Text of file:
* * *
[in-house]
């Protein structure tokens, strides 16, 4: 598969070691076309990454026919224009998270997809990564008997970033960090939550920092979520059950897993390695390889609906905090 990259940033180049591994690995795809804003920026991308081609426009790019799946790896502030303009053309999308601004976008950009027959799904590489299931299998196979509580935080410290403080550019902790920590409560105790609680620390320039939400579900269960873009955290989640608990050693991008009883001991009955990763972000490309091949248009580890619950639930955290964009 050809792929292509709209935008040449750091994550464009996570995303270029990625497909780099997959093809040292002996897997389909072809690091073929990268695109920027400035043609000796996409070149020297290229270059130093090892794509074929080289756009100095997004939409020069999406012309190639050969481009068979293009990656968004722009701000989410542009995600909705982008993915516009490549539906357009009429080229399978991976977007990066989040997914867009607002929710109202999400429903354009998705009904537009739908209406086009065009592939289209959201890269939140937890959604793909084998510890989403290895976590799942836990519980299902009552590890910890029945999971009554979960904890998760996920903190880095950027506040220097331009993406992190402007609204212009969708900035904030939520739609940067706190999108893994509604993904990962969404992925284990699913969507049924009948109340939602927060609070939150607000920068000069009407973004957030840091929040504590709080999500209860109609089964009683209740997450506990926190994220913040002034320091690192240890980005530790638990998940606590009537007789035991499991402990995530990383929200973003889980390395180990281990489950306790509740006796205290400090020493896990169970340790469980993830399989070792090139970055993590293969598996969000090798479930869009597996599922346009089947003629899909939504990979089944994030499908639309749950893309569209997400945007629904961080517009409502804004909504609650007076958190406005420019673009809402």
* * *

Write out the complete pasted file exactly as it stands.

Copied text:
[in-house]
């Protein structure tokens, strides 16, 4: 598969070691076309990454026919224009998270997809990564008997970033960090939550920092979520059950897993390695390889609906905090 990259940033180049591994690995795809804003920026991308081609426009790019799946790896502030303009053309999308601004976008950009027959799904590489299931299998196979509580935080410290403080550019902790920590409560105790609680620390320039939400579900269960873009955290989640608990050693991008009883001991009955990763972000490309091949248009580890619950639930955290964009 050809792929292509709209935008040449750091994550464009996570995303270029990625497909780099997959093809040292002996897997389909072809690091073929990268695109920027400035043609000796996409070149020297290229270059130093090892794509074929080289756009100095997004939409020069999406012309190639050969481009068979293009990656968004722009701000989410542009995600909705982008993915516009490549539906357009009429080229399978991976977007990066989040997914867009607002929710109202999400429903354009998705009904537009739908209406086009065009592939289209959201890269939140937890959604793909084998510890989403290895976590799942836990519980299902009552590890910890029945999971009554979960904890998760996920903190880095950027506040220097331009993406992190402007609204212009969708900035904030939520739609940067706190999108893994509604993904990962969404992925284990699913969507049924009948109340939602927060609070939150607000920068000069009407973004957030840091929040504590709080999500209860109609089964009683209740997450506990926190994220913040002034320091690192240890980005530790638990998940606590009537007789035991499991402990995530990383929200973003889980390395180990281990489950306790509740006796205290400090020493896990169970340790469980993830399989070792090139970055993590293969598996969000090798479930869009597996599922346009089947003629899909939504990979089944994030499908639309749950893309569209997400945007629904961080517009409502804004909504609650007076958190406005420019673009809402």